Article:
Of course, one can always make the case that if an indicator that is forever flashing suddenly stops flashing, that tells you something. You can likewise claim that if your hit ratio is "normally" 80% and suddenly drops to 20%, you now know something you didn't know before. But since you can't tell me what it is that you now know, the delta in the BCHR is itself devoid of useful meaning.

    All things have meaning, of course. The phrase "fjkhskfjhsismcsdbnkfj sh" means nothing and by meaning nothing, it means something: Rogers has gone mad; his keyboard has malfunctioned; he's writing in secret code.... could be any, all or none of the above. So whlst all things can be said to have some sort of meaning in the broadest sense, I think you have to qualify it as 'betokening something practical'. You have to be able to say something unambiguous about what it means, otherwise you are no better off than before.

    And in the case of the BCHR, or in the case of a change in the BCHR, there is no practical, functional meaning that it can betoken.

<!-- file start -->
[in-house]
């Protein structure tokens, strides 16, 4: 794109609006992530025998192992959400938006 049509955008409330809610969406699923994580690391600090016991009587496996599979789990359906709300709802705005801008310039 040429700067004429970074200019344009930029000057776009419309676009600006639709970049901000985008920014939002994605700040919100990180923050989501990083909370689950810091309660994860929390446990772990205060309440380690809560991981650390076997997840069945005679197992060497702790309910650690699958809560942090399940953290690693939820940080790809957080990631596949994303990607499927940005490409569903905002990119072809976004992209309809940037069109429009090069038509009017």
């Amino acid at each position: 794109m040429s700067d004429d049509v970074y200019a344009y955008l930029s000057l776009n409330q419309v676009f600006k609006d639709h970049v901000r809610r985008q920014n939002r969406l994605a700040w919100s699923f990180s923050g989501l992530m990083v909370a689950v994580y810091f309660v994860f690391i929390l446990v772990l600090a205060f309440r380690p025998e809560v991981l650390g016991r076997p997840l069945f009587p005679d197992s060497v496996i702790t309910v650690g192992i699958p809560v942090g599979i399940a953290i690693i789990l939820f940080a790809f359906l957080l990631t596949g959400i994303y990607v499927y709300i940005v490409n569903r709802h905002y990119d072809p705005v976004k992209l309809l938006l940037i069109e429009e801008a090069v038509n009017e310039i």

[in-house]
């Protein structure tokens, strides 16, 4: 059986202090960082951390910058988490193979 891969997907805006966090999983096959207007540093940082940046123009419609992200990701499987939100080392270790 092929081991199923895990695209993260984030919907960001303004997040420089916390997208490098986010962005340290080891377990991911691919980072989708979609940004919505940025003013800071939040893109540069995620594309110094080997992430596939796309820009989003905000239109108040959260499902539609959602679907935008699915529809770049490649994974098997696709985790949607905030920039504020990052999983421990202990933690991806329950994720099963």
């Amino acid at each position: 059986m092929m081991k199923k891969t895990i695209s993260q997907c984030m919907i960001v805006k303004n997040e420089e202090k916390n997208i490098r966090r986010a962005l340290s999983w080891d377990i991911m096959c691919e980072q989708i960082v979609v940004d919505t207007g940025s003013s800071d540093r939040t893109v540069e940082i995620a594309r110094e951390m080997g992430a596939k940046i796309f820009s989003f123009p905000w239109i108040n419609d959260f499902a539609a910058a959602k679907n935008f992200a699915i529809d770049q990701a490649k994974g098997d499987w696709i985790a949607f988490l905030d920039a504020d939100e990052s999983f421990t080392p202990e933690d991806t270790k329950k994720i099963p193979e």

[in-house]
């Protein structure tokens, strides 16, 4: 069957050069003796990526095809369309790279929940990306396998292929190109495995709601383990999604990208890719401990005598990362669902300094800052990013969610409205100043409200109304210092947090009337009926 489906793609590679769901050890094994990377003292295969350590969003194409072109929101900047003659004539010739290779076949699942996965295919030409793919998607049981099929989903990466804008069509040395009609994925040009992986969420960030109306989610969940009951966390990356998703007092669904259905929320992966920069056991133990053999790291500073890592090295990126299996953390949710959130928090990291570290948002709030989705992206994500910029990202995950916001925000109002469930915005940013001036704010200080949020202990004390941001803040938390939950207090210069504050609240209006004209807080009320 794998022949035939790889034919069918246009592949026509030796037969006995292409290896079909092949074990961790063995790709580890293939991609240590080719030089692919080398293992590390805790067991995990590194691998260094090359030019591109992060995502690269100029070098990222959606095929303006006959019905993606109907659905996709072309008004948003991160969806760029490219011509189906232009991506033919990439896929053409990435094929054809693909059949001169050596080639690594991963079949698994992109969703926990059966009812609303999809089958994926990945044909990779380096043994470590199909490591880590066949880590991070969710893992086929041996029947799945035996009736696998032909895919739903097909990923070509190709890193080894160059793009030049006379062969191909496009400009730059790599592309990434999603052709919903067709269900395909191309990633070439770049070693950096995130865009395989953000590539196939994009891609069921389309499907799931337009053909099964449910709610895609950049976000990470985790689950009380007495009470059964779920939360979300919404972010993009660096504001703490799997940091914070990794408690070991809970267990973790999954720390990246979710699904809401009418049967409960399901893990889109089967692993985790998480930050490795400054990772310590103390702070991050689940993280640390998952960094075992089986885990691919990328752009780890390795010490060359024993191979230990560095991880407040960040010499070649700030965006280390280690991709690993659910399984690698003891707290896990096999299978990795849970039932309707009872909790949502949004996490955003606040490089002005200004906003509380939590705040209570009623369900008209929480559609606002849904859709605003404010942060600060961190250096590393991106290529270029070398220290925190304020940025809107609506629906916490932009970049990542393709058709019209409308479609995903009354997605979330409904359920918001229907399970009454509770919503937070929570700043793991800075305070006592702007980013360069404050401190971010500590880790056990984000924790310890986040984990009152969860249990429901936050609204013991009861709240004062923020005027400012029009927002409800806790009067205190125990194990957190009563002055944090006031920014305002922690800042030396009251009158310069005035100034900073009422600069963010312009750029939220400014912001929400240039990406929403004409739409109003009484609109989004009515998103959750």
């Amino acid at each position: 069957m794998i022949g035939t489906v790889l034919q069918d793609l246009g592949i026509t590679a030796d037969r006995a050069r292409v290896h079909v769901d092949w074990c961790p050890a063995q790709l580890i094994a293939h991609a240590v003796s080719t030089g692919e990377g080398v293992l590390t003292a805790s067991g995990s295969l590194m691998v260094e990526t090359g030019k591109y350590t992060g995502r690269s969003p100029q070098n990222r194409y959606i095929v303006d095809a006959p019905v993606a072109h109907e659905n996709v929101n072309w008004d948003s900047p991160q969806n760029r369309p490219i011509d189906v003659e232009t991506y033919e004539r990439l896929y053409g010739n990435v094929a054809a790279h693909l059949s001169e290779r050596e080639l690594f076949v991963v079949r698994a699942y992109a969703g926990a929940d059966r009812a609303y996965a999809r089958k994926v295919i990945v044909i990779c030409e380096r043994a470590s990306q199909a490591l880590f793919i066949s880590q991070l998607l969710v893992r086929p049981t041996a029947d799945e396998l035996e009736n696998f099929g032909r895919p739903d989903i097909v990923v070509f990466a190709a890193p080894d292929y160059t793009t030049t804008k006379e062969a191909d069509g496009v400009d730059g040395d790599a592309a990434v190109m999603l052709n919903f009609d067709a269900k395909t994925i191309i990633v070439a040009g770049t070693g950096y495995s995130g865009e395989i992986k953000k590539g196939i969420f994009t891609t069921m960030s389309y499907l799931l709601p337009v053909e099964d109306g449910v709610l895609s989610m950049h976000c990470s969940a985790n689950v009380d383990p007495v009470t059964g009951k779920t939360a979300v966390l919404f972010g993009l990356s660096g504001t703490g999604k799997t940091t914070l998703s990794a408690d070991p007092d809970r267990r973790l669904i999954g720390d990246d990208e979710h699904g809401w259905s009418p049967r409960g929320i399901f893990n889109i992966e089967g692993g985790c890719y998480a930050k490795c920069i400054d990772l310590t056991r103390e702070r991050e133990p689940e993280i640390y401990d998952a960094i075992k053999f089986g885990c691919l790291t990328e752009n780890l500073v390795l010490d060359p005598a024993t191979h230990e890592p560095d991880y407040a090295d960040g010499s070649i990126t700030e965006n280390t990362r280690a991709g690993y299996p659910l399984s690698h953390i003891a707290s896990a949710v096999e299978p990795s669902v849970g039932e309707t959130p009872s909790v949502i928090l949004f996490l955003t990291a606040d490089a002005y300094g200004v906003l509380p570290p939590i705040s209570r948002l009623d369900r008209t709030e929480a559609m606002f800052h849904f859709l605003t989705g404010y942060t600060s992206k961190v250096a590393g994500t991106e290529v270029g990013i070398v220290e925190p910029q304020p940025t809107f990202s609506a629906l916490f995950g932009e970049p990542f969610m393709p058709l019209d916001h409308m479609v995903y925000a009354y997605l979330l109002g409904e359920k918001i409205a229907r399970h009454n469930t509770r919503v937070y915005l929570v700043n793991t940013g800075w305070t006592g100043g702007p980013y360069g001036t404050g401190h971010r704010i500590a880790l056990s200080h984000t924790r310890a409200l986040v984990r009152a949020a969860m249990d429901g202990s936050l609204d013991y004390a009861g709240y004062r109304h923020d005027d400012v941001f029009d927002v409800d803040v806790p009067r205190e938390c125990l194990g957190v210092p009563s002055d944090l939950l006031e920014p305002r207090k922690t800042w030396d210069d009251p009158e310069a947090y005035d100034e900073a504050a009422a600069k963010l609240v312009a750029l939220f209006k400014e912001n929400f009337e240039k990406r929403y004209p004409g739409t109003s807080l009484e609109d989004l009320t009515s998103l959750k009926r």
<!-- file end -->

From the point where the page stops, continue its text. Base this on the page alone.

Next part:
Take any given BCHR and you can't say whether it's good or bad. Spot that BCHR rise or fall by X or Y% and you still can't say whether it's good or bad. Therefore, it's practically (that is, functionally) meaningless.
  • 41. Re: How to tune effectively to the buffer cache hit ratio?
    51034 Newbie
    Currently Being Moderated
    Sorry, but that thread tells us nothing except that the guy measured the hit ratio and it turned out that his shared pool was too small!

    (Well, OK, his shared pool and everything else... but the shared pool was woeful, too... and miss on the shared pool is far more expensive than a miss on the buffer cache!)

    If he'd measured his library cache hit ratio, I suspect he'd have stumbled over that bit of memory misconfiguration! I wouldn't call that a ringing endorsement of the BCHR as even an in-extremis useful measurement!
  • 42. Re: How to tune effectively to the buffer cache hit ratio?
    user588120 Newbie
    Currently Being Moderated
    I here by congratulate Mr.Burleson and Mr.Sybrand for making this particular
    thread so live
    regards
    Josh
  • 43. Re: How to tune effectively to the buffer cache hit ratio?
    602378 Newbie
    Currently Being Moderated
    Ok, so what other metrics tells you the buffer cache is too small or too big and could benefit from adjusting?
  • 44. Re: How to tune effectively to the buffer cache hit ratio?
    588568 Newbie
    Currently Being Moderated
    Richard: If you car radio is not playing Bowie, then give thanks!